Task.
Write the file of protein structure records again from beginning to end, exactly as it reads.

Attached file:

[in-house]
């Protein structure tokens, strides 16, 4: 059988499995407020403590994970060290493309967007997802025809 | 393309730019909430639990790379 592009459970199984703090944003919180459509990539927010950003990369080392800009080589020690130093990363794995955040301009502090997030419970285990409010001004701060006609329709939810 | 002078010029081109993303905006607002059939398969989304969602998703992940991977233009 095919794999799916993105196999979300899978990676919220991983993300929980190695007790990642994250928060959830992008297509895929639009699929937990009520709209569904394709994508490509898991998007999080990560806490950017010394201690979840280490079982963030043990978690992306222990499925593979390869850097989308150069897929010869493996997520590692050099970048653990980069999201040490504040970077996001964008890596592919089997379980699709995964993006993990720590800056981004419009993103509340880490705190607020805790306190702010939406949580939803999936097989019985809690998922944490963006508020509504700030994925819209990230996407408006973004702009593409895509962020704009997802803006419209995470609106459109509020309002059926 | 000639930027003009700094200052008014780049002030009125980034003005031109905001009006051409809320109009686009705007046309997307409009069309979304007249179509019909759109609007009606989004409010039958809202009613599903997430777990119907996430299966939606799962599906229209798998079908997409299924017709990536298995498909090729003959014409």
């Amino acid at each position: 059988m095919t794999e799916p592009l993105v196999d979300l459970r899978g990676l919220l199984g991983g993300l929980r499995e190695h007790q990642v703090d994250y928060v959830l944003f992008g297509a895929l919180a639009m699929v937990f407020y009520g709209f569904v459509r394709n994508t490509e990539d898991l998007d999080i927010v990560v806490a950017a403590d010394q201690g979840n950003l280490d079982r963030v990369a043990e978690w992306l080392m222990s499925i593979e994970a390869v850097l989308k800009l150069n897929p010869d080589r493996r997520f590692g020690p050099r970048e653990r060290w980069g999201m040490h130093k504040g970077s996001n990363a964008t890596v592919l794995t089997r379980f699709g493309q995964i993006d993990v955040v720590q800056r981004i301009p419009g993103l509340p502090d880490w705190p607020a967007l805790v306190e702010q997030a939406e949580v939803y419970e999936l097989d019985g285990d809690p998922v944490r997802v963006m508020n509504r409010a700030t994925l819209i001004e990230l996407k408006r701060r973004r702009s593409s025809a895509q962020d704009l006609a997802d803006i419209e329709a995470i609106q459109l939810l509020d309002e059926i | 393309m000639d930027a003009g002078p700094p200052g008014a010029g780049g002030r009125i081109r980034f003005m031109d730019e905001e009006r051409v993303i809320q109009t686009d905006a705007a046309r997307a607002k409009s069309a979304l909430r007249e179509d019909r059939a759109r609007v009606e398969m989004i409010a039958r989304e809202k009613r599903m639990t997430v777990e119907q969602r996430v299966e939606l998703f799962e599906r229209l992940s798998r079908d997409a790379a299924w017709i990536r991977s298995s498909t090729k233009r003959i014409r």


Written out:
[in-house]
């Protein structure tokens, strides 16, 4: 059988499995407020403590994970060290493309967007997802025809 | 393309730019909430639990790379 592009459970199984703090944003919180459509990539927010950003990369080392800009080589020690130093990363794995955040301009502090997030419970285990409010001004701060006609329709939810 | 002078010029081109993303905006607002059939398969989304969602998703992940991977233009 095919794999799916993105196999979300899978990676919220991983993300929980190695007790990642994250928060959830992008297509895929639009699929937990009520709209569904394709994508490509898991998007999080990560806490950017010394201690979840280490079982963030043990978690992306222990499925593979390869850097989308150069897929010869493996997520590692050099970048653990980069999201040490504040970077996001964008890596592919089997379980699709995964993006993990720590800056981004419009993103509340880490705190607020805790306190702010939406949580939803999936097989019985809690998922944490963006508020509504700030994925819209990230996407408006973004702009593409895509962020704009997802803006419209995470609106459109509020309002059926 | 000639930027003009700094200052008014780049002030009125980034003005031109905001009006051409809320109009686009705007046309997307409009069309979304007249179509019909759109609007009606989004409010039958809202009613599903997430777990119907996430299966939606799962599906229209798998079908997409299924017709990536298995498909090729003959014409």
């Amino acid at each position: 059988m095919t794999e799916p592009l993105v196999d979300l459970r899978g990676l919220l199984g991983g993300l929980r499995e190695h007790q990642v703090d994250y928060v959830l944003f992008g297509a895929l919180a639009m699929v937990f407020y009520g709209f569904v459509r394709n994508t490509e990539d898991l998007d999080i927010v990560v806490a950017a403590d010394q201690g979840n950003l280490d079982r963030v990369a043990e978690w992306l080392m222990s499925i593979e994970a390869v850097l989308k800009l150069n897929p010869d080589r493996r997520f590692g020690p050099r970048e653990r060290w980069g999201m040490h130093k504040g970077s996001n990363a964008t890596v592919l794995t089997r379980f699709g493309q995964i993006d993990v955040v720590q800056r981004i301009p419009g993103l509340p502090d880490w705190p607020a967007l805790v306190e702010q997030a939406e949580v939803y419970e999936l097989d019985g285990d809690p998922v944490r997802v963006m508020n509504r409010a700030t994925l819209i001004e990230l996407k408006r701060r973004r702009s593409s025809a895509q962020d704009l006609a997802d803006i419209e329709a995470i609106q459109l939810l509020d309002e059926i | 393309m000639d930027a003009g002078p700094p200052g008014a010029g780049g002030r009125i081109r980034f003005m031109d730019e905001e009006r051409v993303i809320q109009t686009d905006a705007a046309r997307a607002k409009s069309a979304l909430r007249e179509d019909r059939a759109r609007v009606e398969m989004i409010a039958r989304e809202k009613r599903m639990t997430v777990e119907q969602r996430v299966e939606l998703f799962e599906r229209l992940s798998r079908d997409a790379a299924w017709i990536r991977s298995s498909t090729k233009r003959i014409r």